Conclusively, Lifestyle inflation can easily derail your long-term goals. The trap of short-term gratification in the form of luxury convenience can delay your plans get to save towards investing.

When you are adding new luxuries to your life, weigh the benefits against your long-term goals. In most cases, you will choose to pass up the convenience of a new lifestyle upgrade in favour of your long-term financial stability.

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Columnists

What FGN Free Meter Program means for the power sector

Without effective penalties for erring DisCos and consumers, progress may still remain very slow.

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Electricity, Buhari moves against Discos and agents that collect money for prepaid meters

According to news reports, the Minister of Power, Mamman Saleh on Wednesday said the distribution of the four million free electricity prepaid meters pledged by the Central Bank of Nigeria would soon begin across the country.

According to him, the government is wrapping up the distribution of its initial one million meters, which he labelled phase zero, and would soon begin the distribution of the four million sponsored by CBN, which he tagged phase two. He also noted that the Federal Executive Council approved N3bn for the execution of six major electricity projects in the country to upgrade Nigeria’s electricity facilities and improve power supply across the country.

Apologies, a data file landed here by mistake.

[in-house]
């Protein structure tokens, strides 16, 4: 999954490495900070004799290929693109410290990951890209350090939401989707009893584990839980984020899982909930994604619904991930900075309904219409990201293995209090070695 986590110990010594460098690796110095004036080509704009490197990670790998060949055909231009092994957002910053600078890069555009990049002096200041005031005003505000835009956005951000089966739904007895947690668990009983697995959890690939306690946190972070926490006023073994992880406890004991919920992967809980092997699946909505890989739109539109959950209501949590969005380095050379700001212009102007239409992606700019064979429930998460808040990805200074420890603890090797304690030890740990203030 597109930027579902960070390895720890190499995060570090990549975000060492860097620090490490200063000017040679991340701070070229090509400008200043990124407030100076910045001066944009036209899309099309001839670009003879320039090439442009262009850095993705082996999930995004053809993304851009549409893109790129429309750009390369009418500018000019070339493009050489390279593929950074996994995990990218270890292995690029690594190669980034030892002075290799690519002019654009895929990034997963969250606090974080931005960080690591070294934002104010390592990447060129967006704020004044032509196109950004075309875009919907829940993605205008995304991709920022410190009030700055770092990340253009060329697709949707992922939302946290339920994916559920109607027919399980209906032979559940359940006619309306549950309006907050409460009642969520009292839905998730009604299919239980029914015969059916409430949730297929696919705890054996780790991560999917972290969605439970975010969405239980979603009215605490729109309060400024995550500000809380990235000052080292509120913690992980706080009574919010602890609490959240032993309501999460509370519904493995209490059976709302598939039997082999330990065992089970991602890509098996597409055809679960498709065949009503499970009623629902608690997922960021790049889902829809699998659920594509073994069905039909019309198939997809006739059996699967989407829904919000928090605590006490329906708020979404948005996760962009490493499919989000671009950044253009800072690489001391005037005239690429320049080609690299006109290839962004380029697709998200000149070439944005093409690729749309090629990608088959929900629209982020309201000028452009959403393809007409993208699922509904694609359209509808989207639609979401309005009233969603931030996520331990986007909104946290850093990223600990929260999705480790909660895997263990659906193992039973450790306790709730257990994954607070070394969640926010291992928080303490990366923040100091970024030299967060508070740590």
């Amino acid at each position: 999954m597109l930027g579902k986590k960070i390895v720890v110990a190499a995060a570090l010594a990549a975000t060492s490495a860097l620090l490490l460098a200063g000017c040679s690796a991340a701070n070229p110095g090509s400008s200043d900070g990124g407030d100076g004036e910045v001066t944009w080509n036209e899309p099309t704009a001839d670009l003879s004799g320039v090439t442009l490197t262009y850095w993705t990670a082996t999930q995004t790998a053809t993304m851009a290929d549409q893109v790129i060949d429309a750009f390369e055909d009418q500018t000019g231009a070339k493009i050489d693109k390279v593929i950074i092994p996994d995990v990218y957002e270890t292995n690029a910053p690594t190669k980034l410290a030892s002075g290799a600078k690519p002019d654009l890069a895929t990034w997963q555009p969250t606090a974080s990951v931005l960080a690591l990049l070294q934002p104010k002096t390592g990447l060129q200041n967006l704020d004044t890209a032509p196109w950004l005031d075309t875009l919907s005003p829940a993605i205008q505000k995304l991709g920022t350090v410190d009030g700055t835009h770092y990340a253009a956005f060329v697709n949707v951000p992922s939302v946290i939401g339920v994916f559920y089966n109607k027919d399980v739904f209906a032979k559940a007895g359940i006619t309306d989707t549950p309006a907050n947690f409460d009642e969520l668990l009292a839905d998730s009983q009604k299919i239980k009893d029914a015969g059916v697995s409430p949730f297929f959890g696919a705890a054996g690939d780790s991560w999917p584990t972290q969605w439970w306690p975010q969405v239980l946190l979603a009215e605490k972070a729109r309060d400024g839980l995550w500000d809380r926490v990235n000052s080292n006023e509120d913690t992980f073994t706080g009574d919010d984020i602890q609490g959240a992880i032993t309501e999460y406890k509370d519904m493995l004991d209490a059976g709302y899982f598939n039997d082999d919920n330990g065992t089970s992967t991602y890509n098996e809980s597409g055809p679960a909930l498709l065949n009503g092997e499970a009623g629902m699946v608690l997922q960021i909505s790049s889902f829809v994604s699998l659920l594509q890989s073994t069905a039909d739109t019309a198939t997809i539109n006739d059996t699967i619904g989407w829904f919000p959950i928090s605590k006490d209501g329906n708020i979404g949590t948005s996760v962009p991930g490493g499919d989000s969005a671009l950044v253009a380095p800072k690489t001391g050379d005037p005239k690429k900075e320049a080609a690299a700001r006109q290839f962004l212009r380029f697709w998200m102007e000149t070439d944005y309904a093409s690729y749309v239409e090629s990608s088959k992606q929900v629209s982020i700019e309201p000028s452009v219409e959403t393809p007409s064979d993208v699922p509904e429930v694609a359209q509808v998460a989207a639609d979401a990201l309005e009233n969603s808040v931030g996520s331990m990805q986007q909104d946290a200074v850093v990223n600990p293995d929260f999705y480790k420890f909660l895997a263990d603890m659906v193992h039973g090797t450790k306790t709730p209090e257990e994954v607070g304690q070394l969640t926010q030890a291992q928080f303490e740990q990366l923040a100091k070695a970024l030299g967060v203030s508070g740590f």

Ineffective metering remains a major drawback to the success of power sector reforms in Nigeria. While some consumers avoid paying for power consumed through meter bypass, some other consumers are made to pay for what they have not consumed through estimated billing by DisCos.

DisCos have been largely unsuccessful with metering their customers.

As far as inadequate metering is concerned, DisCos over time, have used this situation to their advantage via estimated billings. It appears that fully metering customers are currently being viewed as a disincentive, given that estimated bills can easily be manipulated.

According to a report by the Nigerian Electricity Regulatory Commission (NERC), only 4,234,759 (40.27%) of the total customer population of 10,516,090 were metered as of 30 June 2020. Clearly, this validates the widely held view that there are a wide number of customers on estimated billing which gives room for illegal connection to the networks and in turn corrupt practices. NERC further revealed that only three out of 11 Electricity Distribution Companies in the country had metered more than 50% of electricity customers under their coverage areas as of June 2020.

Effective metering in our view is one step ahead in solving the myriad of problems embattling the Nigerian power sector. Though supposed to be unpaid for, many customers in a bid to avoid the bureaucracy associated with getting meters have paid to get their own meters. We believe the provision of meters to all end-use customers will go a long way in ameliorating the liquidity squeeze in the power sector whilst also providing cashflow to the DisCos for investment in equipment needed to evacuate unused electricity to consumers nationwide.